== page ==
Is it possible for a culture to be more cynical? I was just about to bust open myself by the time this filth was finished. The film ended on its sole non-cynical, non-debased note: remarking on the beauty of Earth. As we began piling out of the theater, A asked me: "Aren't you going to stay and watch the credits?", as I usually do. I snapped: "This time I'm going to make an exception."

I had so much to vent I didn't know where to begin. We had escaped from the theater, but there was a long corridor filled with people to get through before we could emerge from the theater complex out into the food court, the most congested area of the building. I checked out the audience one last time and estimated it was 85%-95% black. I said to A: "Let's not do this again, OK?" And then: "So have you had your fill of this stuff?" A replied: "It wasn't scary at all, but it was cool."

I continued: "The worst part was the audience." And then I went on a tirade about the imbeciles sitting next to me, the father making a fuss and the baby kicking me. E joined right in, denouncing the immaturity of these people and especially of the baby's father. A asked, "You mean that person yelling out "ee-oo!" was an adult?" I said: "These are the kind of idiots that are cranking out children these days."

I couldn't stop carrying on. Parading through the length of the food court, I kept gesticulating and then cried out: "Why do I have to live in a nation populated by morons?" We continued on into the subway. E laughed as I said: "I'm going to sit in the corner", and I sat alone in the last seat of the car behind a plastic shield, further contemplating this watershed experience.

When we switched trains, we got to sit together, and I carried on my harangue: "This culture is digging BENEATH the bottom of the barrel. How much more degraded is it going to get? What kind of future can this civilization have? Can it possibly sink any lower?" E replied, "Yes it can." A burst out laughing.

Hanging my head in shame one last time, I bid them goodbye when my subway stop came up. I stopped at the drug store on the corner to retrieve a prescription I had left there two days earlier, but the pharmacist kept me waiting ten minutes, fumbling around because he couldn't find it anywhere. Then it turned out to be more expensive than I had anticipated, and I was nearly broke, so I had to leave without it. There was nothing left to do but walk home and wait for Star Trek: Deep Space Nine to come on.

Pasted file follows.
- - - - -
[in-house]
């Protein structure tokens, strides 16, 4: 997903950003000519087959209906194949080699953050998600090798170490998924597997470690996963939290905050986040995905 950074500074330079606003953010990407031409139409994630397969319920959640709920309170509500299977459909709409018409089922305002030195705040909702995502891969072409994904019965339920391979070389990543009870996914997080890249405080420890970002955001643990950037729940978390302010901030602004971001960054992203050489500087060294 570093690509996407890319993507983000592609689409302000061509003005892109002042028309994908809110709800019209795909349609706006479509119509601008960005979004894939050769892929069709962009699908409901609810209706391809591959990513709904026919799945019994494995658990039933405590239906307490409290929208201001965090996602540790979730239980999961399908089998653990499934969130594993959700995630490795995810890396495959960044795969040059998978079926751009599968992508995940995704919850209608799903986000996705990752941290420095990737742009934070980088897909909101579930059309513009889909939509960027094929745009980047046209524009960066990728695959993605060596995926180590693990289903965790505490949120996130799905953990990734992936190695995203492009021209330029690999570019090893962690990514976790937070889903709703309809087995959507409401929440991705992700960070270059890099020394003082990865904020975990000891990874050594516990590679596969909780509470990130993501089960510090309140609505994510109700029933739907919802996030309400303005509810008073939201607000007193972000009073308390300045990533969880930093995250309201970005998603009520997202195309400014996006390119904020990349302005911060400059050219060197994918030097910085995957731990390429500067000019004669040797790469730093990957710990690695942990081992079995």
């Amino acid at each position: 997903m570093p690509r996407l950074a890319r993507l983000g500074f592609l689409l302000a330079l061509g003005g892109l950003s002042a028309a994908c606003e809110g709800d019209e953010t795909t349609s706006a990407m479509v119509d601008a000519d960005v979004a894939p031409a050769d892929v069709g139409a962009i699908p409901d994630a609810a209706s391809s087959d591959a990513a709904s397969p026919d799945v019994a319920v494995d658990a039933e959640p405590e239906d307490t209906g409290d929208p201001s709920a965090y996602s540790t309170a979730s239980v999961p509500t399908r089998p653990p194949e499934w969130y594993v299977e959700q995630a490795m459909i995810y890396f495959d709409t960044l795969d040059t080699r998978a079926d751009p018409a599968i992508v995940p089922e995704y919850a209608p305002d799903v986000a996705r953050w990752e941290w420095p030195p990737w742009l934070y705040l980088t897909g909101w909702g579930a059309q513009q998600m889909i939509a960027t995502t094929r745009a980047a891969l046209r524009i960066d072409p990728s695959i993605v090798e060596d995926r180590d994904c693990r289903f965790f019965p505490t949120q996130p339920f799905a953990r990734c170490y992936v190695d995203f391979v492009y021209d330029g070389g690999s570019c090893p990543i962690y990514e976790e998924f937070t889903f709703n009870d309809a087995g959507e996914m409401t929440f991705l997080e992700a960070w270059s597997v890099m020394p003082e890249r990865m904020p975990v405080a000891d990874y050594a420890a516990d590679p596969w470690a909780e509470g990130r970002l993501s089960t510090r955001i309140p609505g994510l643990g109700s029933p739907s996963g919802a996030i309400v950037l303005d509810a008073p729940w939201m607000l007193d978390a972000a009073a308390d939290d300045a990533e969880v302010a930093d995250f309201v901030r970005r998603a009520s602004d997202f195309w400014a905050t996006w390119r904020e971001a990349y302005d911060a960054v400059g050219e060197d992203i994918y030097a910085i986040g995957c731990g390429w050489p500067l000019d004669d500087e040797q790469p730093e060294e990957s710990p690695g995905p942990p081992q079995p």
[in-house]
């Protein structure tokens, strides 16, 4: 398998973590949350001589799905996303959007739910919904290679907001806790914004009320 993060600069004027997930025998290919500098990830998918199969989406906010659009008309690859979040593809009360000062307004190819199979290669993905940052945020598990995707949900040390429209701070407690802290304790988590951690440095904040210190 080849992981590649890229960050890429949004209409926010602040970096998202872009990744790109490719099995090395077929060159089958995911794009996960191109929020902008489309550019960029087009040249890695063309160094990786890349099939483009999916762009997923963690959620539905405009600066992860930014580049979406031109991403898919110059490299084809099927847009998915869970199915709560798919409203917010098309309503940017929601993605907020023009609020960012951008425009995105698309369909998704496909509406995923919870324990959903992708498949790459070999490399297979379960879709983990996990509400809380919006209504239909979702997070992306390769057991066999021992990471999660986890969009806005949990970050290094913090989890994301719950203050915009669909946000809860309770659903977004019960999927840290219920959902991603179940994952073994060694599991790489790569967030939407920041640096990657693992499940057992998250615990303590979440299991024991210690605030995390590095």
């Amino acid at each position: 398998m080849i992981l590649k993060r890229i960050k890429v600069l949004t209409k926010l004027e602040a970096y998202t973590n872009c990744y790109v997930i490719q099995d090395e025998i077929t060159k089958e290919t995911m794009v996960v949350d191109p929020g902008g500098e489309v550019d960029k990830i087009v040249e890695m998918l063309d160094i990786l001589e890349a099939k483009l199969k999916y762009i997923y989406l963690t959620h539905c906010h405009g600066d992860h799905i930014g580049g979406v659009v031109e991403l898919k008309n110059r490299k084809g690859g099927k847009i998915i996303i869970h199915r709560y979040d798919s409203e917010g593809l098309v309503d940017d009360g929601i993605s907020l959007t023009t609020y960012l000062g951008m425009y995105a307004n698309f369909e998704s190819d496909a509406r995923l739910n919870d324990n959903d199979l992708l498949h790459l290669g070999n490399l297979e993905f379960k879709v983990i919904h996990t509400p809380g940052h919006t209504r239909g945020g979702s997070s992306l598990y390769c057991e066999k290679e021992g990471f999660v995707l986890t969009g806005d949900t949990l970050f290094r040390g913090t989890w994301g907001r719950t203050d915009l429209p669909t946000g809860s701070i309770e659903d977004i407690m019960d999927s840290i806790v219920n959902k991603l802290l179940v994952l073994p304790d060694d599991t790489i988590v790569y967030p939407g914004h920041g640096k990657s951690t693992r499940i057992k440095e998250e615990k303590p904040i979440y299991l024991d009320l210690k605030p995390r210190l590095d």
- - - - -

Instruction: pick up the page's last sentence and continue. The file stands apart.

Earth. Man, what a shithole.

Sunday, 7 December 1997
Edited for public consumption 21 May 2003

Postscript: Response to a Professor

As mindless as the average person often is regarding entertainment, the intellectuals always manage to attain levels of idiocy the average person couldn't even dream of. Any comic book has allegory and social commentary embedded in it; that makes it no less insipid. The social commentary in this case is perfectly obvious: the bad guys are the military-scientific establishment, cold, heartless, mechanistic, oblivious to the human consequences of their actions. The good guys are the lumpenproletariat: they are crude, violent, grungy, nasty, but when it comes down to the crunch, they manifest traits of humanity, solidarity, courage, responsibility, and compassion lacking in their social betters. Obviously a film like this is a product of a cynical age: the corporate manipulation of people's anti-corporate, anti-government sensibilities. However, the fact that the working class audience is still held hostage—willingly—to corporate America even in its leisure activities, and doesn't even hold out for a high-quality product, is suggestive of how pitiful social life has become. For the only qualities Hollywood recognizes are high-tech special effects and adrenalin-pumping action—the fascist aesthetic—where humanity itself is dwarfed by the awesome power of capital demonstrated by the spectacular blockbuster. The opposition represented by the lumpenproletariat to the power of capital may have some appeal for ghetto audiences, but that itself is symptomatic of how effectively they are kept in their place.

12 December 1997
Edited 21 May 2003

©1997, 2003 Ralph Dumain